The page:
Knowing how to read poetry adds considerable value to the reader’s life, especially in our Age of Disinformation. A good reader sifts grain from chaff, recognizes the misleading, finds intent between lines and forms a unique interpretation in contrast to the masses who accept perceptions from self-appointed pundits. Embracing poetry as reader, an individual may escape the bear-traps of propaganda, sensationalism and misguidance of media generated Zeitgeist.

Schools teach students to read as if all words emerge from technical documents. Readers are asked to identify meaning; to second guess the author; to explore the mind of the speaker. In technical reading, this approach works because to succeed, technical writers and their readers require a transfer of idea from the mind of the writer to the mind of the reader; a transfer as complete and unchanged as possible. When a technical writer states “ … the foo is bar …” the verb form to be acts as an ‘=’; the writer informs the reader that foo and bar are interchangeable. The meaning intended by the technical writer is essential to the utility of the document.

Reading poetry is very much like playing the piano and not at all like reading a user guide.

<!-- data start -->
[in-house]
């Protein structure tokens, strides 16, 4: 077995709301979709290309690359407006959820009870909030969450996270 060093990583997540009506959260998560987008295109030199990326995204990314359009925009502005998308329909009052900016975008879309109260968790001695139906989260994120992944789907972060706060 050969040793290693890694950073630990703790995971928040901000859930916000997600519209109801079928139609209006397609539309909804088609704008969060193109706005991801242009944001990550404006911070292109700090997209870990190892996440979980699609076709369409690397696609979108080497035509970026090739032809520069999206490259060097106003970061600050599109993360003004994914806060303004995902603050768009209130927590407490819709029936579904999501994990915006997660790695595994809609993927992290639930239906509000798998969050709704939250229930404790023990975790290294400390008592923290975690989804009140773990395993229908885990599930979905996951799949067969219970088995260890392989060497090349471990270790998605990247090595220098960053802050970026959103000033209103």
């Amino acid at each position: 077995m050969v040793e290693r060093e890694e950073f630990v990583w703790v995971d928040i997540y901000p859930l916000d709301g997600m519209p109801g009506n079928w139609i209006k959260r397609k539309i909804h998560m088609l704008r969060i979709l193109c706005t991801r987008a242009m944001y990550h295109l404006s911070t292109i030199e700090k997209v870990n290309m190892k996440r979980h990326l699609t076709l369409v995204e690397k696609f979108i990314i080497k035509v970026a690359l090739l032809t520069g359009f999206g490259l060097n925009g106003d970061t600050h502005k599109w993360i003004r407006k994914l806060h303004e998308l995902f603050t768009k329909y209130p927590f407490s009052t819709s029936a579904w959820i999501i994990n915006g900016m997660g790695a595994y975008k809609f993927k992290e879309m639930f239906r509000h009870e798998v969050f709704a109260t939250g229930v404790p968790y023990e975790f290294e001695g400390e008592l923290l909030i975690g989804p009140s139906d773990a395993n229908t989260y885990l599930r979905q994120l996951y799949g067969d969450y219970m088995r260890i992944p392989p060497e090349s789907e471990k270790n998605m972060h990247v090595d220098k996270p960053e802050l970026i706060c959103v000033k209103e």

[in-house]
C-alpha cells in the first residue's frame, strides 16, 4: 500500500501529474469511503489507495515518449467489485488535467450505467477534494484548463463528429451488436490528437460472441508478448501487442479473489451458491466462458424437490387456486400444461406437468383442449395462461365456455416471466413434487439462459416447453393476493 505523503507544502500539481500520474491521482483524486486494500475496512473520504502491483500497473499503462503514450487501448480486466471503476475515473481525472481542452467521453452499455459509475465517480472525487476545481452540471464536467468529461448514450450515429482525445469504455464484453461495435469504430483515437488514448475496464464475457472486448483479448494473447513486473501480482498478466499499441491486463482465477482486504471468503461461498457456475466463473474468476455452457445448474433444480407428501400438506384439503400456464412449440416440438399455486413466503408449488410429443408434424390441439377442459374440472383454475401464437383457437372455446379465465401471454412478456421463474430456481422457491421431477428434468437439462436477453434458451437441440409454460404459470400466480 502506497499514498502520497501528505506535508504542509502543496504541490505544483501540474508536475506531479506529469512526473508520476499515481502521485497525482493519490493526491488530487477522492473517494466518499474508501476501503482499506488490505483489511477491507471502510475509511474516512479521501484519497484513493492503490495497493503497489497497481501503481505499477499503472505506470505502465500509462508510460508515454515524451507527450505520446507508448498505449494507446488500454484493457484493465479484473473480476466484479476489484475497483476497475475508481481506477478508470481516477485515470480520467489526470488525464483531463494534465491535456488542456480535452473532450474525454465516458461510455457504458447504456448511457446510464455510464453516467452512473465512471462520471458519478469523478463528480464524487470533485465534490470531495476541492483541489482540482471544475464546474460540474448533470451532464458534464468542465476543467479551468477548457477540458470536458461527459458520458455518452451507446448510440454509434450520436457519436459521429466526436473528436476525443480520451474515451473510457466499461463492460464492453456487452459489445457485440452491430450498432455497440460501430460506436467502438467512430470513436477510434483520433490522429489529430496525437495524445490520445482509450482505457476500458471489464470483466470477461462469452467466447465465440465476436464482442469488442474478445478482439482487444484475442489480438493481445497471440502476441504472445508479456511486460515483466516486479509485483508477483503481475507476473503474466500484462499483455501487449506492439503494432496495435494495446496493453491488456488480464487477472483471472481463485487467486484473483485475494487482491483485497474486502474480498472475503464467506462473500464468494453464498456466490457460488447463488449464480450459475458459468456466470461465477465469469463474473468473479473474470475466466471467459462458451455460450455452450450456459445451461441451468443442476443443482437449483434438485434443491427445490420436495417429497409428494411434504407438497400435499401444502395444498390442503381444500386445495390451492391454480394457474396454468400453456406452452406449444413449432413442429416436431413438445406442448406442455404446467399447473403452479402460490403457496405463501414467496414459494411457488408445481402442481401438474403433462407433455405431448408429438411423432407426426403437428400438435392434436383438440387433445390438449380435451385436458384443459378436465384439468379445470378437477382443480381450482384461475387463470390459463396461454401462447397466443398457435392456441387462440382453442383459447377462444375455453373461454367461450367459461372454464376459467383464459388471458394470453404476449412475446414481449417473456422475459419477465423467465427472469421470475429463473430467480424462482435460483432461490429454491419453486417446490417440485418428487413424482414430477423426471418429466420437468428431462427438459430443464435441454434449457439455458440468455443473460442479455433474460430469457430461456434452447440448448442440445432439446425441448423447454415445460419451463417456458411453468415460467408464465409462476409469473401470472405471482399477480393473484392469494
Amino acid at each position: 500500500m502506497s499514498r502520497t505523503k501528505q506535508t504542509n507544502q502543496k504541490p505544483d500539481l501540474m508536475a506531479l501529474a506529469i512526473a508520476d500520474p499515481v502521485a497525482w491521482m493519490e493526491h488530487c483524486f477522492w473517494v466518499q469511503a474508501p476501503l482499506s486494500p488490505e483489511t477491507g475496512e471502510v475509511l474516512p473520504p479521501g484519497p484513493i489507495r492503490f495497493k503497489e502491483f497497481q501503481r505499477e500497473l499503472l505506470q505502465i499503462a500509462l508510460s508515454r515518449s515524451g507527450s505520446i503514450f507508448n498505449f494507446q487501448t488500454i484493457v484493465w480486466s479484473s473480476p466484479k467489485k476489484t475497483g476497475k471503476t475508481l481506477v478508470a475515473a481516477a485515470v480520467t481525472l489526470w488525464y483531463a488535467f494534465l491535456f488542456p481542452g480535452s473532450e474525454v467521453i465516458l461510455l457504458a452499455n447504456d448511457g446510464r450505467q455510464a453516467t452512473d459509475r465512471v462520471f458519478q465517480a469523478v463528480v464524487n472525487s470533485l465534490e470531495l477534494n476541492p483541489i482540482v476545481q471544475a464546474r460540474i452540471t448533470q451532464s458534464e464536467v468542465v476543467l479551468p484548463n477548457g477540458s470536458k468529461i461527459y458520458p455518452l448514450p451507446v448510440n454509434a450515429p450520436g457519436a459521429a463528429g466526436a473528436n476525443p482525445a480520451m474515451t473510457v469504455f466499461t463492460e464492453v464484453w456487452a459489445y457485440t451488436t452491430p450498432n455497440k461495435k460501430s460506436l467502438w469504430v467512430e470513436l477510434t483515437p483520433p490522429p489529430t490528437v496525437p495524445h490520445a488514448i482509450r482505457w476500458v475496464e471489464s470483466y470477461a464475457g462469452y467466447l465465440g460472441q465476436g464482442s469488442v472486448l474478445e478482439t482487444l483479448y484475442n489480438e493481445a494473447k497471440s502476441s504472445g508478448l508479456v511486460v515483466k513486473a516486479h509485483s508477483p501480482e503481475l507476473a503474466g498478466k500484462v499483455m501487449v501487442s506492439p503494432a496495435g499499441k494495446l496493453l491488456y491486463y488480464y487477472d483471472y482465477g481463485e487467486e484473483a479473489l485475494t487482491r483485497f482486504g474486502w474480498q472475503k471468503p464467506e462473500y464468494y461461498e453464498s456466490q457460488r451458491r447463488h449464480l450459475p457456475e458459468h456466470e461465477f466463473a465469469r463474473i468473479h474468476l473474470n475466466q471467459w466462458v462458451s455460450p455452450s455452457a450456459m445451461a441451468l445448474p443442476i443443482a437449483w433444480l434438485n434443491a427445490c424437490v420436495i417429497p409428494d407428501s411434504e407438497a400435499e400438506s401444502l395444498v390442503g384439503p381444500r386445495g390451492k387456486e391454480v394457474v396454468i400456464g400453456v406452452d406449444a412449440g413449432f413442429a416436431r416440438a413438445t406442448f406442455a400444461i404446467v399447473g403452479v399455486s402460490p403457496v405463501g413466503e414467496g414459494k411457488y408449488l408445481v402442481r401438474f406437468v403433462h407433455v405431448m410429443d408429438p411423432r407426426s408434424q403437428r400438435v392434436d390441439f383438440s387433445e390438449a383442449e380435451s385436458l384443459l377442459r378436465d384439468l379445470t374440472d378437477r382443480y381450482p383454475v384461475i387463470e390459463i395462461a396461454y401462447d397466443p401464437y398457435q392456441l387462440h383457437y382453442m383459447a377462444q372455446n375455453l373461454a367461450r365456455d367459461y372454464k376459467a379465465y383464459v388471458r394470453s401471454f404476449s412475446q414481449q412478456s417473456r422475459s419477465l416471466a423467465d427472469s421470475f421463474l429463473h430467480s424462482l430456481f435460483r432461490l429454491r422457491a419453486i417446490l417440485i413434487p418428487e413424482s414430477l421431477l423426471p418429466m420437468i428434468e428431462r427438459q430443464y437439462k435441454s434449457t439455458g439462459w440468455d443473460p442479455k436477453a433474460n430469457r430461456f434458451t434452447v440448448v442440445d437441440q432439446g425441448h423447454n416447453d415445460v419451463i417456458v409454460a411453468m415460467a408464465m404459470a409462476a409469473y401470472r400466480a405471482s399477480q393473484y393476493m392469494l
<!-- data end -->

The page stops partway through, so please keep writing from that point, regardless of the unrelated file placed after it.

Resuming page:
Reading poetry requires a very different approach; interpretation in contrast to understanding the writer’s (or speaker’s) intention or meaning; more akin to appreciating painting, dancing or playing music than to reading a white paper. Piano players interpret music. Some piano players display more skill with the tool than others. Some display more talent for interpretation than others. Some do both. None do so without training and practice.

Reading poetry requires us to interpret the poetry which does not mean we try to discover the meaning. We no more need to grasp the meaning of poetry as we read than we need to discover the meaning of Satin Doll when playing from a fake book.

Until educators teach poetry as an act of interpretation rather than an exercise of understanding; as the creation of two artists: the poet and the reader, our society will lack poetry. It is not enough to have poets without readers any more than it is enough to have composers without musicians.

Note:
At this time, I do not read poetry well. The talent co-exists with great laziness. In the absence of external encouragement, I stopped development at a point just above average. Given the level of the bar, this does not deserve applause. Study of my very visible short-comings, in the context of reading poetry, and desire to improve inspire this personal examination of the reading process and a mode of thought that seems to improve enjoyment of poetry for me. I hope it will do the same for you.

This is only the beginning, I hope it has peaked interest.

© 2009 Chrome Poet


  • http://sharkey.xanga.com Sharkey!

    Continuing to read. “seeking and interpreting great poetry expands the mind beyond the restricting implants of those who protect status quo.” Do you elaborate on this statement later?

    • Chrome

      @Sharkey! I intended to but allowed comments to distract me to another direction. I think I’ll get back to expanding on the benefits in a future post.

© 2008-2012 Chromia Poetics